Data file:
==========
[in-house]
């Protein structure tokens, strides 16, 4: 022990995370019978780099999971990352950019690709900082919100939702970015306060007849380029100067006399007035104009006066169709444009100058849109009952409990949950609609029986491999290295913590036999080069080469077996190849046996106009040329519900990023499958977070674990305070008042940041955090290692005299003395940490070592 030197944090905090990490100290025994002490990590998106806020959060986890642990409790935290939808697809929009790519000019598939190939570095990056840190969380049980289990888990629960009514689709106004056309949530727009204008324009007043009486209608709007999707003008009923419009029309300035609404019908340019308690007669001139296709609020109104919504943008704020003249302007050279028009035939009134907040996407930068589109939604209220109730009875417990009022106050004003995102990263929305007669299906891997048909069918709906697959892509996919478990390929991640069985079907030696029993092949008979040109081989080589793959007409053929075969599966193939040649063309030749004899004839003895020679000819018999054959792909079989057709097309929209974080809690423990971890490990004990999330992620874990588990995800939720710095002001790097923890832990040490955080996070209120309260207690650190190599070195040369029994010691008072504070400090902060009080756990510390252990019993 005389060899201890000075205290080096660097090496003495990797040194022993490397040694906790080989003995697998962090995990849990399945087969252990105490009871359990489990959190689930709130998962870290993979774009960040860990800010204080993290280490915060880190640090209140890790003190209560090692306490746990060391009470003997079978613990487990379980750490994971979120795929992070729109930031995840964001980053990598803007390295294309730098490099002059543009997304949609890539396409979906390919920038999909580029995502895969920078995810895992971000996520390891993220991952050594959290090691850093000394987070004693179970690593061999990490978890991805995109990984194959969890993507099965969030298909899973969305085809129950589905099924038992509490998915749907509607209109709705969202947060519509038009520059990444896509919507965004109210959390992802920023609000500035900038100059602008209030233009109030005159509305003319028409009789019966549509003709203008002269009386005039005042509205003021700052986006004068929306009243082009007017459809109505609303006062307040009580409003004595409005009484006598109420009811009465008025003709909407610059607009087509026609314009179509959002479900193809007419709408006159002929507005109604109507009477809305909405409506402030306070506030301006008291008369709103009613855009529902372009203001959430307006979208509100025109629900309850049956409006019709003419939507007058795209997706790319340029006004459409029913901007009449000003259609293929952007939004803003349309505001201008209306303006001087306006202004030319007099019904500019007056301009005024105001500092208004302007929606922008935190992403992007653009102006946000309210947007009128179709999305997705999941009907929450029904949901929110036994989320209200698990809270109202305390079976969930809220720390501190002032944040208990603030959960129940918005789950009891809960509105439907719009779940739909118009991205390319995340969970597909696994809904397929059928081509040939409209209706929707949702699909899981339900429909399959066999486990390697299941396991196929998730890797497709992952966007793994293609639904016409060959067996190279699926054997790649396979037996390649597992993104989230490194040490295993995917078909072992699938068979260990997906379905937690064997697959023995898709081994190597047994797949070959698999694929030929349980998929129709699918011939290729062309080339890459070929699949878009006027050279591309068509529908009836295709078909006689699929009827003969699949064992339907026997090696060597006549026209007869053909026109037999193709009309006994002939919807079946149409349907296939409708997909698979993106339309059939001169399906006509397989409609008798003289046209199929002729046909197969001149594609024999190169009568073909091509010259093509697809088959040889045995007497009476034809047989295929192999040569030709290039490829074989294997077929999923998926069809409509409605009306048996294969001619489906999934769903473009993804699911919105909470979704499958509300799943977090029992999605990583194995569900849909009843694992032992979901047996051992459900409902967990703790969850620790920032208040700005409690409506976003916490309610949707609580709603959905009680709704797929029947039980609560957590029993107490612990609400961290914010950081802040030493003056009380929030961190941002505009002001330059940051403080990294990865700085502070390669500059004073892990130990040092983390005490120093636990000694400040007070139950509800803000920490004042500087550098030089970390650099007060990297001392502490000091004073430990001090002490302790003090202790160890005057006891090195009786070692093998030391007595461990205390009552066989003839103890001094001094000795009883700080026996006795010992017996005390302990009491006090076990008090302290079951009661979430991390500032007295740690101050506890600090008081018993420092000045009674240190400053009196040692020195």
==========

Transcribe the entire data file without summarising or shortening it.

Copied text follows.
[in-house]
């Protein structure tokens, strides 16, 4: 022990995370019978780099999971990352950019690709900082919100939702970015306060007849380029100067006399007035104009006066169709444009100058849109009952409990949950609609029986491999290295913590036999080069080469077996190849046996106009040329519900990023499958977070674990305070008042940041955090290692005299003395940490070592 030197944090905090990490100290025994002490990590998106806020959060986890642990409790935290939808697809929009790519000019598939190939570095990056840190969380049980289990888990629960009514689709106004056309949530727009204008324009007043009486209608709007999707003008009923419009029309300035609404019908340019308690007669001139296709609020109104919504943008704020003249302007050279028009035939009134907040996407930068589109939604209220109730009875417990009022106050004003995102990263929305007669299906891997048909069918709906697959892509996919478990390929991640069985079907030696029993092949008979040109081989080589793959007409053929075969599966193939040649063309030749004899004839003895020679000819018999054959792909079989057709097309929209974080809690423990971890490990004990999330992620874990588990995800939720710095002001790097923890832990040490955080996070209120309260207690650190190599070195040369029994010691008072504070400090902060009080756990510390252990019993 005389060899201890000075205290080096660097090496003495990797040194022993490397040694906790080989003995697998962090995990849990399945087969252990105490009871359990489990959190689930709130998962870290993979774009960040860990800010204080993290280490915060880190640090209140890790003190209560090692306490746990060391009470003997079978613990487990379980750490994971979120795929992070729109930031995840964001980053990598803007390295294309730098490099002059543009997304949609890539396409979906390919920038999909580029995502895969920078995810895992971000996520390891993220991952050594959290090691850093000394987070004693179970690593061999990490978890991805995109990984194959969890993507099965969030298909899973969305085809129950589905099924038992509490998915749907509607209109709705969202947060519509038009520059990444896509919507965004109210959390992802920023609000500035900038100059602008209030233009109030005159509305003319028409009789019966549509003709203008002269009386005039005042509205003021700052986006004068929306009243082009007017459809109505609303006062307040009580409003004595409005009484006598109420009811009465008025003709909407610059607009087509026609314009179509959002479900193809007419709408006159002929507005109604109507009477809305909405409506402030306070506030301006008291008369709103009613855009529902372009203001959430307006979208509100025109629900309850049956409006019709003419939507007058795209997706790319340029006004459409029913901007009449000003259609293929952007939004803003349309505001201008209306303006001087306006202004030319007099019904500019007056301009005024105001500092208004302007929606922008935190992403992007653009102006946000309210947007009128179709999305997705999941009907929450029904949901929110036994989320209200698990809270109202305390079976969930809220720390501190002032944040208990603030959960129940918005789950009891809960509105439907719009779940739909118009991205390319995340969970597909696994809904397929059928081509040939409209209706929707949702699909899981339900429909399959066999486990390697299941396991196929998730890797497709992952966007793994293609639904016409060959067996190279699926054997790649396979037996390649597992993104989230490194040490295993995917078909072992699938068979260990997906379905937690064997697959023995898709081994190597047994797949070959698999694929030929349980998929129709699918011939290729062309080339890459070929699949878009006027050279591309068509529908009836295709078909006689699929009827003969699949064992339907026997090696060597006549026209007869053909026109037999193709009309006994002939919807079946149409349907296939409708997909698979993106339309059939001169399906006509397989409609008798003289046209199929002729046909197969001149594609024999190169009568073909091509010259093509697809088959040889045995007497009476034809047989295929192999040569030709290039490829074989294997077929999923998926069809409509409605009306048996294969001619489906999934769903473009993804699911919105909470979704499958509300799943977090029992999605990583194995569900849909009843694992032992979901047996051992459900409902967990703790969850620790920032208040700005409690409506976003916490309610949707609580709603959905009680709704797929029947039980609560957590029993107490612990609400961290914010950081802040030493003056009380929030961190941002505009002001330059940051403080990294990865700085502070390669500059004073892990130990040092983390005490120093636990000694400040007070139950509800803000920490004042500087550098030089970390650099007060990297001392502490000091004073430990001090002490302790003090202790160890005057006891090195009786070692093998030391007595461990205390009552066989003839103890001094001094000795009883700080026996006795010992017996005390302990009491006090076990008090302290079951009661979430991390500032007295740690101050506890600090008081018993420092000045009674240190400053009196040692020195």